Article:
Tolkien Gateway


(Redirected from Amarthan)

See Talk:Amras - nikolet 21:51, 2 October 2007 (EDT)

[edit] Ehm ... which version of name belongs with which version of the Legendarium?

As far as I can gather from The Shibboleth of Feanor, in the version where one of the twins died in the Shipburning at Losgar, the one who died (remaining the younger twin with the fathername Telufinwë) was Umbarto/Ambarto, and Amrod, was the Sindarin form of Ambarto, the mothername applied to this twin. Subsequently, Tolkien substituted Amarthan, as the Sindarin form of Umbarto. Pityafinwë, 'Little Finwë' was certainly never used for Fëanor's youngest son, since that was the meaning of Telufinwë, 'Last Finwë'. Thus in this version of the Legendarium, Amrod, changed to Amarthan, was the Sindarin name of Ambarto/Umbarto, with the fathername Telufinwë.

Amrod certainly never was the Sindarin version of Pityo, nor was it the name of the twin that survived, and the name Ambarussa was shared by Amrod for a time, not the other way round.

So the article as it stands belongs rather under the title of Amras, or even Amros, with certain corrections to names.

See also Talk:Amras -- Mithrennaith 01:10, 24 September 2008 (UTC)

According to commentary in HoME XII under the mother names on (p.353) and the note 62 (p. 366) Tolkien exchanged mother names of the twins and turned Ambarto into Umbarto to fit the legend: "It was then, no doubt, that my father changed the name Ambarto to Umbarto in the list and reversed the names of the twin brothers (see note 62), so that Ambarussa becomes the elder of the two and Ambarto/Umbarto the youngest of Fëanor's children, as he is in the legend told here." Thus the information of Amras being the fated twin burnt in Losgar seems to be correct. There is no information on exchanging Amros and Amras on father name list, as I understand only Ambarussa & Ambarto/Umbarto were exchaned, not father nor Sindarin names? Sirielle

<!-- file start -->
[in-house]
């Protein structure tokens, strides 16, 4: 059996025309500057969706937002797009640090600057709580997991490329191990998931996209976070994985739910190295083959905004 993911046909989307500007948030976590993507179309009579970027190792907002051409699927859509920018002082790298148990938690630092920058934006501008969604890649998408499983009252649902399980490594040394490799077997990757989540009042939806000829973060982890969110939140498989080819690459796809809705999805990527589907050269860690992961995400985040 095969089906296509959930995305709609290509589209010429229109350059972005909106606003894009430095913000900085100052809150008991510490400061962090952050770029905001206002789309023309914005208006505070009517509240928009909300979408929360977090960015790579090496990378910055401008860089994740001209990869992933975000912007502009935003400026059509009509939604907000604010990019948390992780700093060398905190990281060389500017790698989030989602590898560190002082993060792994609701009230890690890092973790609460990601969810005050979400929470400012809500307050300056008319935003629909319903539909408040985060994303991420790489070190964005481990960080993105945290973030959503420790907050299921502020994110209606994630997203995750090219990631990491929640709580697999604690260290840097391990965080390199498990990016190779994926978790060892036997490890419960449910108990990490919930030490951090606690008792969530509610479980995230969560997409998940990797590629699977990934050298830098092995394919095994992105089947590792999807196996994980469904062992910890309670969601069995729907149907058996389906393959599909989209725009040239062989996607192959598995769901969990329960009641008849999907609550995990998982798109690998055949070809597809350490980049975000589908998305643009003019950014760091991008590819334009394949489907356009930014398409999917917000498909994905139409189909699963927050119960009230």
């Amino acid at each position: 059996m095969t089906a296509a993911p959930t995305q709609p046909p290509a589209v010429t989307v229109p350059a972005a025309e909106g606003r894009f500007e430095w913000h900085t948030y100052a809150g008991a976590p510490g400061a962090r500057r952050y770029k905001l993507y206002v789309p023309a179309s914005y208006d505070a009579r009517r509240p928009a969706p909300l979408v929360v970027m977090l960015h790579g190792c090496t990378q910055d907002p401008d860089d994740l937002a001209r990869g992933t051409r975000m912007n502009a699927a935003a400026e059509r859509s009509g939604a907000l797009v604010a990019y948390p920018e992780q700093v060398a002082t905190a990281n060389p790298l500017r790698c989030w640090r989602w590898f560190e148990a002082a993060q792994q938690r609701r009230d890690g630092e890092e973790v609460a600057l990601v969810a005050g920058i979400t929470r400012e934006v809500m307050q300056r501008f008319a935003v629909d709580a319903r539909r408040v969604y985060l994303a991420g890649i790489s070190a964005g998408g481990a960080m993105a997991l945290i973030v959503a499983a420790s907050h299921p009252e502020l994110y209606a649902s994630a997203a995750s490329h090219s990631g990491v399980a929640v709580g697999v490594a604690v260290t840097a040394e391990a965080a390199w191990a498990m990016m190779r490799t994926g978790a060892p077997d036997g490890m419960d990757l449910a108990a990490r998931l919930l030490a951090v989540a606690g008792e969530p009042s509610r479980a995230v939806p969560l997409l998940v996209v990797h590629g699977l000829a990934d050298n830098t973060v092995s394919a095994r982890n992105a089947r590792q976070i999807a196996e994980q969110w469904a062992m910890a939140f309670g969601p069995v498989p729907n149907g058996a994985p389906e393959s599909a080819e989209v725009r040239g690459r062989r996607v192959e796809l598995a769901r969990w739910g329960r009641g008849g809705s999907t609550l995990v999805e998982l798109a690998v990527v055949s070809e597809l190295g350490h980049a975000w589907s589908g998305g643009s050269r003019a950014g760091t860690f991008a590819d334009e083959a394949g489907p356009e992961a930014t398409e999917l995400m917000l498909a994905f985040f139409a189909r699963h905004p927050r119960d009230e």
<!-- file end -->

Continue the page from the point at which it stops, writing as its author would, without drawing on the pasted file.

It is correct that no names were exchanged on the father-name list, but the Sindarin names are actually the translations/Sindarizations of the mother-names (with the exception of Curufin and the partial exception of Maedhros, which are not relevant here), as is also confirmed in Vinyar Tengwar #41. So exchanging the mother-names undoubtedly implies the exchanging of the Sindarin names, Ambarussa being Sindarized as Amros, Ambarto being Sindarized/translated Amrod and Umbarto being translated Amarthan. So it is certainly Amrod/Amarthan who was burnt. -- Mithrennaith 17:48, 19 November 2009 (UTC)
Following on my discovery of my misreading on Talk:Amras, I feel prompted to explain further about the relationship between the Sindarin names (which are the ones most used) and the Quenya names (in this case the mothernames).